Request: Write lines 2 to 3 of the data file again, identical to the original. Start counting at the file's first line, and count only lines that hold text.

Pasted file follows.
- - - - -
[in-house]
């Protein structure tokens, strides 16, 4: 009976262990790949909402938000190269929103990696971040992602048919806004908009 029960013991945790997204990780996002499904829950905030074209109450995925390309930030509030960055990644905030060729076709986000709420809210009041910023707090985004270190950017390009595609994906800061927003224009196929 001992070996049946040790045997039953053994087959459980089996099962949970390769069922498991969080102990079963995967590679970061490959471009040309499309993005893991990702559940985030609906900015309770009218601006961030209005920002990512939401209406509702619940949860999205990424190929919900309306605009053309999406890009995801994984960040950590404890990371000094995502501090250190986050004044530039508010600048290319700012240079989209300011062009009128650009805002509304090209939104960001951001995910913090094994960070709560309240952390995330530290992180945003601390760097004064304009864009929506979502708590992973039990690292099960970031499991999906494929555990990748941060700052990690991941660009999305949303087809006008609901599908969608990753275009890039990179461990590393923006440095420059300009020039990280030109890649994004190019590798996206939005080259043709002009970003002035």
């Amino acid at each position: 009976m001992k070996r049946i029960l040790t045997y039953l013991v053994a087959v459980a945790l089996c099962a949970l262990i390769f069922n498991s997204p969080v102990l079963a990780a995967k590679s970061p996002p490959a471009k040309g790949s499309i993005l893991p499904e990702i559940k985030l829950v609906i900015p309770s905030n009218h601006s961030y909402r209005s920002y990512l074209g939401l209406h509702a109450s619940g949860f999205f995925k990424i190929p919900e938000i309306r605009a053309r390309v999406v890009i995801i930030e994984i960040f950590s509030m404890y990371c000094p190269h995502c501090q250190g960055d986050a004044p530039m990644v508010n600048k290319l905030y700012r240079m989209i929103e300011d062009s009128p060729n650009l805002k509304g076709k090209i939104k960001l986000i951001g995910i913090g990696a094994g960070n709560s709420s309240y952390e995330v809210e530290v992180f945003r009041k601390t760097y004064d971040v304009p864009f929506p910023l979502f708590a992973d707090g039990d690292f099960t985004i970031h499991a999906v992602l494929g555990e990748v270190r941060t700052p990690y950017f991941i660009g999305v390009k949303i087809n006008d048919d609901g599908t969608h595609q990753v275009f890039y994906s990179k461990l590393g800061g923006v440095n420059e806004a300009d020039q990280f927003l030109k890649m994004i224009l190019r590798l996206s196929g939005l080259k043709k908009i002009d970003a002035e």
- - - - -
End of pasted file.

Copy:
């Protein structure tokens, strides 16, 4: 009976262990790949909402938000190269929103990696971040992602048919806004908009 029960013991945790997204990780996002499904829950905030074209109450995925390309930030509030960055990644905030060729076709986000709420809210009041910023707090985004270190950017390009595609994906800061927003224009196929 001992070996049946040790045997039953053994087959459980089996099962949970390769069922498991969080102990079963995967590679970061490959471009040309499309993005893991990702559940985030609906900015309770009218601006961030209005920002990512939401209406509702619940949860999205990424190929919900309306605009053309999406890009995801994984960040950590404890990371000094995502501090250190986050004044530039508010600048290319700012240079989209300011062009009128650009805002509304090209939104960001951001995910913090094994960070709560309240952390995330530290992180945003601390760097004064304009864009929506979502708590992973039990690292099960970031499991999906494929555990990748941060700052990690991941660009999305949303087809006008609901599908969608990753275009890039990179461990590393923006440095420059300009020039990280030109890649994004190019590798996206939005080259043709002009970003002035």
């Amino acid at each position: 009976m001992k070996r049946i029960l040790t045997y039953l013991v053994a087959v459980a945790l089996c099962a949970l262990i390769f069922n498991s997204p969080v102990l079963a990780a995967k590679s970061p996002p490959a471009k040309g790949s499309i993005l893991p499904e990702i559940k985030l829950v609906i900015p309770s905030n009218h601006s961030y909402r209005s920002y990512l074209g939401l209406h509702a109450s619940g949860f999205f995925k990424i190929p919900e938000i309306r605009a053309r390309v999406v890009i995801i930030e994984i960040f950590s509030m404890y990371c000094p190269h995502c501090q250190g960055d986050a004044p530039m990644v508010n600048k290319l905030y700012r240079m989209i929103e300011d062009s009128p060729n650009l805002k509304g076709k090209i939104k960001l986000i951001g995910i913090g990696a094994g960070n709560s709420s309240y952390e995330v809210e530290v992180f945003r009041k601390t760097y004064d971040v304009p864009f929506p910023l979502f708590a992973d707090g039990d690292f099960t985004i970031h499991a999906v992602l494929g555990e990748v270190r941060t700052p990690y950017f991941i660009g999305v390009k949303i087809n006008d048919d609901g599908t969608h595609q990753v275009f890039y994906s990179k461990l590393g800061g923006v440095n420059e806004a300009d020039q990280f927003l030109k890649m994004i224009l190019r590798l996206s196929g939005l080259k043709k908009i002009d970003a002035e």